Devastation in The Florida Keys: Hurricane Ian
BY MAGGIE OLIVE KLEIN
KONKLIFE STAFF WRITER AND EDITOR
On Thursday, September 26th, Florida Bay Storm Surge from Hurricane Ian caused higher than average tides. As a result, almost three feet of water took over the streets, leaving people boggled over what was land and what was originally water. With this water came a lot of unforeseen situations. The crocodiles that live in the canals in the area were spotted swimming down Stillwright Points streets. Imagine the panic in spotting one? Additionally, Key Largo Wastewater Treatment District issued a statement on Thursday in which they urged residents to let up on flushing their toilets because of the flooding in the area, and how it is affecting the sewer system.
Driving through standing flood water might be dangerous, but through standing saltwater is guaranteed to destroy a car through steady corrosion. With this much water sitting above residential streets for so long, people could end up being stranded in their homes for days on end. King Tide Season, typically lasting through October, tends to spill saltwater onto residential roads in northern Key Largo along the Eastern Florida Bay annually.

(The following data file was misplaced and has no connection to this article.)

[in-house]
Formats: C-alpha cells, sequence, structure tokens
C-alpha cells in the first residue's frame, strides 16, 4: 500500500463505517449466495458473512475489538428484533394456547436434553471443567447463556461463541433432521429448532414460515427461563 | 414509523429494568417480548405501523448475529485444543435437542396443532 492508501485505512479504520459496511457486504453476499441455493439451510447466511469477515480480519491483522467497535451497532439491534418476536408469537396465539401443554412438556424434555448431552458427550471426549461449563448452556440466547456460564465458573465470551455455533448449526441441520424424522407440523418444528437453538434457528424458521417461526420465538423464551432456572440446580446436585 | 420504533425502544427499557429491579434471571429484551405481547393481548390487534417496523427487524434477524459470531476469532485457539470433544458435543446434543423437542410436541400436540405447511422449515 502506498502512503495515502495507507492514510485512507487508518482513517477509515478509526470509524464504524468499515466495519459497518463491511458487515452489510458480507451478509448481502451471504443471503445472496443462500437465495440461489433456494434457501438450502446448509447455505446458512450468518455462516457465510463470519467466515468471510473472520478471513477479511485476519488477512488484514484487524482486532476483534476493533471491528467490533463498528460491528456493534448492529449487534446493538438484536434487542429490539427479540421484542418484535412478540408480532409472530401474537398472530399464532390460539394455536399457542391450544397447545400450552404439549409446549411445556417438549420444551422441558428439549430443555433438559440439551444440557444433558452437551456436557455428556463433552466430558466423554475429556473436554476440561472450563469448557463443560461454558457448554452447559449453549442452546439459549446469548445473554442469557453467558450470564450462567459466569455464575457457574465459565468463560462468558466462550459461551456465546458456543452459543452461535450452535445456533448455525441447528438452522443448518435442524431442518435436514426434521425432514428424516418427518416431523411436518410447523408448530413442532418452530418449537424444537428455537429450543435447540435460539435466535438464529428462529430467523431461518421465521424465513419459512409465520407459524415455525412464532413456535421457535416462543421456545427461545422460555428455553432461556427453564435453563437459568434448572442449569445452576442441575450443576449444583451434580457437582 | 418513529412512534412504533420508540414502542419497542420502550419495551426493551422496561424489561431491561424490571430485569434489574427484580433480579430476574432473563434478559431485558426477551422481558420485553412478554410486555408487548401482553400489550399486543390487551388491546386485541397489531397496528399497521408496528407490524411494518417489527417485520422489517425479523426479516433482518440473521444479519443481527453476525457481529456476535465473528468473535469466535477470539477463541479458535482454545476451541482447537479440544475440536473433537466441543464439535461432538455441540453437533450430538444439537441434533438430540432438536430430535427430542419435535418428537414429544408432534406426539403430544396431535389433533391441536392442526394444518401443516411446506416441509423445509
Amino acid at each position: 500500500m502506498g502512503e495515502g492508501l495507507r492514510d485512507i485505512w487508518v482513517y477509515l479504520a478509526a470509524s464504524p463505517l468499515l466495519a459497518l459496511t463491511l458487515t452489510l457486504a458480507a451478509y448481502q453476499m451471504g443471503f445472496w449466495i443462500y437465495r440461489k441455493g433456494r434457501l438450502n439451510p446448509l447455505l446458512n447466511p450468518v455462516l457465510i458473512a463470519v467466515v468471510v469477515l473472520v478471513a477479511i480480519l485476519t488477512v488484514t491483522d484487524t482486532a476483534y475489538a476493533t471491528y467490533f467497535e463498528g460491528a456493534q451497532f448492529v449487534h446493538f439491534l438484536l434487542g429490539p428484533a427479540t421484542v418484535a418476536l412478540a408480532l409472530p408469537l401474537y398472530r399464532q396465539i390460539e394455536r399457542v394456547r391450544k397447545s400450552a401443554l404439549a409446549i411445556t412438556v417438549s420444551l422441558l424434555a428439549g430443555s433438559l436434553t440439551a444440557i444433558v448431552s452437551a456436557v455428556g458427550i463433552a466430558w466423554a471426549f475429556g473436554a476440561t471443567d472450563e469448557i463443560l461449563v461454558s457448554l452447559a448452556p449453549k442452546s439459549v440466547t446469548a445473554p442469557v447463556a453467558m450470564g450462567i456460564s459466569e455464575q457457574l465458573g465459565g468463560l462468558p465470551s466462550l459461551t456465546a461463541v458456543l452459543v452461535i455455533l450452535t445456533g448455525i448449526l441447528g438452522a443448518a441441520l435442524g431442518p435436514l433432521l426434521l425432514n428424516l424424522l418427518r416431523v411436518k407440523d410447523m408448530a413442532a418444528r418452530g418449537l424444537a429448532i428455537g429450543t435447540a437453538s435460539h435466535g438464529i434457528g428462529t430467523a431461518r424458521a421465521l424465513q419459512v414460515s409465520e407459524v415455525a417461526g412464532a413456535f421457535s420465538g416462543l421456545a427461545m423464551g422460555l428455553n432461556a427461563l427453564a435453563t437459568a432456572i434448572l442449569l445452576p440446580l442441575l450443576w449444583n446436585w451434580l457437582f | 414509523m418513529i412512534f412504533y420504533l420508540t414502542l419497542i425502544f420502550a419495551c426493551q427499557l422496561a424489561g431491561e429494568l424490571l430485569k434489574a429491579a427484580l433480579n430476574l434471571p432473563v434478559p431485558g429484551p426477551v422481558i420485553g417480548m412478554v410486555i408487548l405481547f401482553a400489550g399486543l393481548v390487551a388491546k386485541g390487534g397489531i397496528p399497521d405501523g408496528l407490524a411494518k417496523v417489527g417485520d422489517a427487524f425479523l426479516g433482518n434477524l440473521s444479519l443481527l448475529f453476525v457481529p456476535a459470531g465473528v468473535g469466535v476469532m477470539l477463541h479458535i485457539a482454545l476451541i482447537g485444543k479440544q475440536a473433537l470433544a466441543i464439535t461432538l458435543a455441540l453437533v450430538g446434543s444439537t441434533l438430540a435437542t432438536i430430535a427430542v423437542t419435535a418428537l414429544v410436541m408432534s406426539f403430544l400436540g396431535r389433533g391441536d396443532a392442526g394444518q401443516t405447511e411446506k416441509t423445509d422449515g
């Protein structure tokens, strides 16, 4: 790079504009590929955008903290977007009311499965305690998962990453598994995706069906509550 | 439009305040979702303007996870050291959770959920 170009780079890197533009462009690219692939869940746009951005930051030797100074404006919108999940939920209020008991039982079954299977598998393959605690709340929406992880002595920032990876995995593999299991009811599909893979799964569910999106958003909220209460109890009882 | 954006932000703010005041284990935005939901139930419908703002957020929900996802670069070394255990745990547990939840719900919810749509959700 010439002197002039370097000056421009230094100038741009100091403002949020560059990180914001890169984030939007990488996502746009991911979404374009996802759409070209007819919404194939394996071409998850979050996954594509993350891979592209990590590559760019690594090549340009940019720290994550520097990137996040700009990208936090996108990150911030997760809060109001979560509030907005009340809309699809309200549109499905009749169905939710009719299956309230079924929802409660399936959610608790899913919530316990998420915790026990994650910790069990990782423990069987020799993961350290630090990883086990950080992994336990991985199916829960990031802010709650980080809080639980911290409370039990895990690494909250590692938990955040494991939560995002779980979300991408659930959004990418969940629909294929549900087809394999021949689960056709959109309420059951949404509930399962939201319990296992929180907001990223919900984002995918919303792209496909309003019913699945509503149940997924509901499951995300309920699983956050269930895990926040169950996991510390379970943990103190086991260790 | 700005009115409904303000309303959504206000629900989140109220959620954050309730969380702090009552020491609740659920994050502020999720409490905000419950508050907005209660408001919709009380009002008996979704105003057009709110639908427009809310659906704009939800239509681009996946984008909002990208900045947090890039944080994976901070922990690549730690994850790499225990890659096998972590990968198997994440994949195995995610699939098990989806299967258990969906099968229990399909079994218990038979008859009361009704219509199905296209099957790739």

Hurricane Earl and Fiona pushed massive amounts of water into the Gulf Stream, which ultimately made its way into Florida Bay. And then, Hurricane Ian passed by The Keys, pumping even more water into the bay, which can’t move until the area receives days of easterly winds, according to Jonathan Rizzo, Warning Coordination Meteorologist with the National Weather Service in Key West.
The area of the Keys that ended up being most impacted by Hurricane Ian is Key West, where hundreds of residents faced devastation in recent days due to the hurricane’s extreme strength. Flooding caused power outlets to break, and belongings to be ruined in nearly 100 apartments. Some roads were temporarily flooded because of storm surge or blocked from fallen trees. The other parts of the island, The Lower Keys, Marathon, Islamorada, and Key Largo, were at less of a risk of damage from Ian, because they are east-northeast of Key West. So, even though they did have impacts, they were less severe than those in Key West. The death toll from Ian is at least 21, according to Florida Gov. Ron Desantis. Although conditions are very bad, many are trying to have somewhat of a positive outlook on the situation, reminding themselves that conditions could have ended up being much worse.[livemarket market_name="KONK Life LiveMarket" limit=3 category=“” show_signup=0 show_more=0]